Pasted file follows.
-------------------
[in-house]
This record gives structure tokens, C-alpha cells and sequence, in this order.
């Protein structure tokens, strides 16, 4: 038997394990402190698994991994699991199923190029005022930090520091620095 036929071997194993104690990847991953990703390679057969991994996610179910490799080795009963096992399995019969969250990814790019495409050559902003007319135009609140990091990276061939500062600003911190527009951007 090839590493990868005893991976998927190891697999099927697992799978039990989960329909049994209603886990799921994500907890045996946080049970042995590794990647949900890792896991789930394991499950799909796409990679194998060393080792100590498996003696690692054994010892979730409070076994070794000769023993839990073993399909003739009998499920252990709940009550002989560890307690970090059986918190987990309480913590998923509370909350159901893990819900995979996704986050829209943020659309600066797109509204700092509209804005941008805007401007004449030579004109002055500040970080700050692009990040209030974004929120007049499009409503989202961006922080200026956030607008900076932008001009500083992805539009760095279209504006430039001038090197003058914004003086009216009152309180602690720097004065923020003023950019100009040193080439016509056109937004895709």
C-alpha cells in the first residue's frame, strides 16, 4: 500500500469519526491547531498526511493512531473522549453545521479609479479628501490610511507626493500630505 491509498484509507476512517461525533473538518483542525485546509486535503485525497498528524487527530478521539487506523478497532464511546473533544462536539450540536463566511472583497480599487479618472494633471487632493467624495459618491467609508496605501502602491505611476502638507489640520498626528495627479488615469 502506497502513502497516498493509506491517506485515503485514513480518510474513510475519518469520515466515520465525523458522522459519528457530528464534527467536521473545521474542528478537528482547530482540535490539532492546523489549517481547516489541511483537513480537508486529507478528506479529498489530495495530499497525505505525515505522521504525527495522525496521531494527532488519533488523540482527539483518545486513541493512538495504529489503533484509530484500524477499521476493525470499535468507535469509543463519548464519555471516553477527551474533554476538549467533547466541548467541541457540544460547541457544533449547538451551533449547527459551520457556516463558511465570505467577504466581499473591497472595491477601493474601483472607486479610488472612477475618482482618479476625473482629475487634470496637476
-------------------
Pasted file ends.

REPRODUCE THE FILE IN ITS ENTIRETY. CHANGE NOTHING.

[in-house]
This record gives structure tokens, C-alpha cells and sequence, in this order.
């Protein structure tokens, strides 16, 4: 038997394990402190698994991994699991199923190029005022930090520091620095 036929071997194993104690990847991953990703390679057969991994996610179910490799080795009963096992399995019969969250990814790019495409050559902003007319135009609140990091990276061939500062600003911190527009951007 090839590493990868005893991976998927190891697999099927697992799978039990989960329909049994209603886990799921994500907890045996946080049970042995590794990647949900890792896991789930394991499950799909796409990679194998060393080792100590498996003696690692054994010892979730409070076994070794000769023993839990073993399909003739009998499920252990709940009550002989560890307690970090059986918190987990309480913590998923509370909350159901893990819900995979996704986050829209943020659309600066797109509204700092509209804005941008805007401007004449030579004109002055500040970080700050692009990040209030974004929120007049499009409503989202961006922080200026956030607008900076932008001009500083992805539009760095279209504006430039001038090197003058914004003086009216009152309180602690720097004065923020003023950019100009040193080439016509056109937004895709």
C-alpha cells in the first residue's frame, strides 16, 4: 500500500469519526491547531498526511493512531473522549453545521479609479479628501490610511507626493500630505 491509498484509507476512517461525533473538518483542525485546509486535503485525497498528524487527530478521539487506523478497532464511546473533544462536539450540536463566511472583497480599487479618472494633471487632493467624495459618491467609508496605501502602491505611476502638507489640520498626528495627479488615469 502506497502513502497516498493509506491517506485515503485514513480518510474513510475519518469520515466515520465525523458522522459519528457530528464534527467536521473545521474542528478537528482547530482540535490539532492546523489549517481547516489541511483537513480537508486529507478528506479529498489530495495530499497525505505525515505522521504525527495522525496521531494527532488519533488523540482527539483518545486513541493512538495504529489503533484509530484500524477499521476493525470499535468507535469509543463519548464519555471516553477527551474533554476538549467533547466541548467541541457540544460547541457544533449547538451551533449547527459551520457556516463558511465570505467577504466581499473591497472595491477601493474601483472607486479610488472612477475618482482618479476625473482629475487634470496637476